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I want to generate synthetic forex data for the purpose of backtesting my trading algorithms. I have some rough ideas in mind on how to do this:

Start with a curve representing a trend, then randomly generate points around the curve according to a Gaussian or some other distribution. Then take the generated points and somehow generate the bar data (open, high, low, close) around those points; alternatively, add a time factor, and then randomly determine when a tick occurs and collect the data into bars afterward.

My question is: is this far off from the established methods for synthetic data generation? I suppose that raises the more basic question: are there any established methods for synthetic data generation? I can't seem to find any writing on this subject, be it a blog post or a research paper.

So in addition to a request for external resources on synthetic data generation, I'd like to know what sorts of distributions best model the relationships between open, high, low, close, or how to generate the appropriate intervals between ticks, the spread between ask and bid prices, etc.

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You could use a stochastic process with a drift and volatility term. Perhaps an interest rate model such as Vasicek that has mean reversion, ES-VJ++ which is Vasicek with jumps, Hull-White, Black-Derman-Toy, etc. etc. The problem of course is that your trading algorithms (should) quickly identify the Guassian (or otherwise) assumptions from the model and beat the "market". Why not try sim trading with a broker that will give you live data? I have not seen writings on synthetic trading data. –  strimp099 Aug 15 '11 at 1:46
    
Beating a fake market is a problem, hence my interest in existing research. You're right, I should and do test on live data from a broker as well. The problem is that live data takes time, and I can't control it. In addition to live testing, I want to have a suite of unit tests to run my strategy against, to serve as a sanity check that even in the ideal cases my strategy makes profit. Ideally, I would check a large number of cases with varying parameters. I can't guarantee that all such movements show up in live data, and historical data is unclean in addition to having the same problem. –  JeremyKun Aug 15 '11 at 4:30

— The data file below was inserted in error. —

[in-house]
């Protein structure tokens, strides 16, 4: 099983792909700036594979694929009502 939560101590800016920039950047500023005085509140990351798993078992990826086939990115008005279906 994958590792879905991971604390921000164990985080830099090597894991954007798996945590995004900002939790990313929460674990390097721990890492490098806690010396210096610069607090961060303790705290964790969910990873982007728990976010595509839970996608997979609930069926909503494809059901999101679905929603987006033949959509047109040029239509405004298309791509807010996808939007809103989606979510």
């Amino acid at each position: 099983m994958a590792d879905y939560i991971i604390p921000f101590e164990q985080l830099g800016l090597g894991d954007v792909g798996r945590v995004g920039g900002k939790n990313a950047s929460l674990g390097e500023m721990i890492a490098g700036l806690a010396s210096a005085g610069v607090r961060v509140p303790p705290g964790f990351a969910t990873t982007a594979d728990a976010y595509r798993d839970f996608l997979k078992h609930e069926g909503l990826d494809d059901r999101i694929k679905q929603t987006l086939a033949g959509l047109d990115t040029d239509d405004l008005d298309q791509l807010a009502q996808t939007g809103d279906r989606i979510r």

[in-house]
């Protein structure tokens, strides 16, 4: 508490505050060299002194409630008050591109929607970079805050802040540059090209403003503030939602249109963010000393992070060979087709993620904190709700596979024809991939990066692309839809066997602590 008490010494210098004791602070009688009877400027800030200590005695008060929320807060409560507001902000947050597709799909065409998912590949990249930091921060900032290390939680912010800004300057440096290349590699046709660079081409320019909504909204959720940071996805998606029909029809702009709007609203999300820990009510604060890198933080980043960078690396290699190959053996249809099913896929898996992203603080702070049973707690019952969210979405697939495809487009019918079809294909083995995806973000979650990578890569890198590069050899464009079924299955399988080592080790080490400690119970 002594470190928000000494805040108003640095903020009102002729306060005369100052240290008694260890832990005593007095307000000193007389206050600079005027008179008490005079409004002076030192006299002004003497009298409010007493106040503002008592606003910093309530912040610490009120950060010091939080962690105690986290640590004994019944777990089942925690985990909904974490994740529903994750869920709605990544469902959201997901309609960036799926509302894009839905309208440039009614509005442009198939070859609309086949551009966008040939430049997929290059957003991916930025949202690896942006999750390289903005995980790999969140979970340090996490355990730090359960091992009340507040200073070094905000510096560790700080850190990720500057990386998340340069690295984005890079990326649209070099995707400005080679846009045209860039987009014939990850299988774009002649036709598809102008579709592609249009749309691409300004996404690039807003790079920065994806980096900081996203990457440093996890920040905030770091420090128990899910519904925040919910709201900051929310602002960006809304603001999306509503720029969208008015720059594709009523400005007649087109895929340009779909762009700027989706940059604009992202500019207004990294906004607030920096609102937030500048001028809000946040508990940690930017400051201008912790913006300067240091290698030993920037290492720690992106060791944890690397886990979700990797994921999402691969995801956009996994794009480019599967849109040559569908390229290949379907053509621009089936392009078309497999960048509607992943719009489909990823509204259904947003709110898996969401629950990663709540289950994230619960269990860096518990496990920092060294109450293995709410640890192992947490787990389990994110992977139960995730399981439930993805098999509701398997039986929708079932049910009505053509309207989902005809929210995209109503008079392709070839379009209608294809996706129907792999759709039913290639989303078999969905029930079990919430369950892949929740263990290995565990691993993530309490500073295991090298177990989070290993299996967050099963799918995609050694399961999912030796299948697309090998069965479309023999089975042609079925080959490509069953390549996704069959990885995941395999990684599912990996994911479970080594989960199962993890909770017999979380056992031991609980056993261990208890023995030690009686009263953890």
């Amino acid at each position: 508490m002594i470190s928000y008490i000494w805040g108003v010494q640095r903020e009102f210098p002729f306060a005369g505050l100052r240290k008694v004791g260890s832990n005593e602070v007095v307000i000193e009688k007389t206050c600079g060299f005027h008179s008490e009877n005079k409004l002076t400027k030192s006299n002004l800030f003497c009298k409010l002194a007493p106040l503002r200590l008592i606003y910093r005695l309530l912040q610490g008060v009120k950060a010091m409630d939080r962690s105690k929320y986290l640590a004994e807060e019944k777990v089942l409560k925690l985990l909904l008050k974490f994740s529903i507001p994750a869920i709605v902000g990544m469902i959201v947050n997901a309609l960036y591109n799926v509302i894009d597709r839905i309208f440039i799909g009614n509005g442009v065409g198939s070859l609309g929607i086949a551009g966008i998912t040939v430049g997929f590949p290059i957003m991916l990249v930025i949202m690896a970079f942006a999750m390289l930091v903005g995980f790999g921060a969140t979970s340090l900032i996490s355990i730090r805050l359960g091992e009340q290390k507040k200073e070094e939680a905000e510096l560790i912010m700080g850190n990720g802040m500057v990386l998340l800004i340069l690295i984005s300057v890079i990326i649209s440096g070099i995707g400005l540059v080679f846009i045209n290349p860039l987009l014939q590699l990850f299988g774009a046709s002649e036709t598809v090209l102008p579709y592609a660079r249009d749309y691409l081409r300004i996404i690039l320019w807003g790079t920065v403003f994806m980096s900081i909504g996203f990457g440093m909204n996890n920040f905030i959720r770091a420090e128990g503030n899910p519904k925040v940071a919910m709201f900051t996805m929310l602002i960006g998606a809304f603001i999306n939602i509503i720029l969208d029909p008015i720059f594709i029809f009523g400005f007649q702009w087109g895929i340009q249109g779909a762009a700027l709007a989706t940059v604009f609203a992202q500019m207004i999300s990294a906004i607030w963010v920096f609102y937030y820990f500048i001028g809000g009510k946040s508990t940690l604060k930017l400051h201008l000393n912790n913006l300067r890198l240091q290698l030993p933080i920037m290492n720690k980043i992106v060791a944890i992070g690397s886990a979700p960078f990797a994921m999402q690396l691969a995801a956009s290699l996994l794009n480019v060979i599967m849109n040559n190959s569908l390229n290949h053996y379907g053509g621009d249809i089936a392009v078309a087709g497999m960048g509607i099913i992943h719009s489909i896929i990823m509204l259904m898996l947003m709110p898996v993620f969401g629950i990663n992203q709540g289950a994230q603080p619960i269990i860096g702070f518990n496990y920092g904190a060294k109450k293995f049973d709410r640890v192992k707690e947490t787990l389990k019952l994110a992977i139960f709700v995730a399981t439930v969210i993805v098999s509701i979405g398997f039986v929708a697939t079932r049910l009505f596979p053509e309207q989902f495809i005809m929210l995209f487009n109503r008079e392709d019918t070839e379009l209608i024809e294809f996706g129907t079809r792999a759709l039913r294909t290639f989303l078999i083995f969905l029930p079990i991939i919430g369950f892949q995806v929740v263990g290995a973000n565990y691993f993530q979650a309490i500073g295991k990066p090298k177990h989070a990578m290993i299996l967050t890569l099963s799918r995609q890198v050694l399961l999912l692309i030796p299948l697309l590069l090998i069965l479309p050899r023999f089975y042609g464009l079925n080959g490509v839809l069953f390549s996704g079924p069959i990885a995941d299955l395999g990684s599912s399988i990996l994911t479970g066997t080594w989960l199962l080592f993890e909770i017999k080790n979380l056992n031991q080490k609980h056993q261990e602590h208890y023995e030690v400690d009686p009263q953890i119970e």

So yes, maybe I want the data to be so simplistic that any reasonable strategy should beat it, but even so I want to model a real market as closely as possible... –  JeremyKun Aug 15 '11 at 4:31
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3 Answers

You could start with some representative data (i.e. historical data for the period of interest) and then use bootstrapping to estimate the true distribution of that data. From there, you can use that distribution to generate representative data.

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So what if I can't easily find the particular trend I want to model in historical data? –  JeremyKun Aug 17 '11 at 22:05
    
If you can't find any examples, then how do you know your trend is a realistic scenario? –  Greg Aug 17 '11 at 22:26
    
That's not the point. Just because a scenario hasn't happened before doesn't mean it can't happen in the future. Wouldn't you want your strategy to work in such cases too? –  JeremyKun Aug 20 '11 at 23:20
    
Indeed, but then you get into the realm of just making up data. How do you know that your scenario is possible? You can certainly invent a scenario, but it's going to miss "realistic" nuance and you don't really know where it lies in the true probability distribution, other than being pretty far down one tail (if nothing similar has happened before in historical data) –  Greg Aug 21 '11 at 3:14
    
Right. That's the point of my question. How can I generate synthetic streams of data that are realistic to a reasonable degree, but have potentially never happened with exactly a particular set of parameters before? What if I want to plan for a European financial crisis? I can't very well look into history for that, but it's happening now. –  JeremyKun Aug 21 '11 at 15:31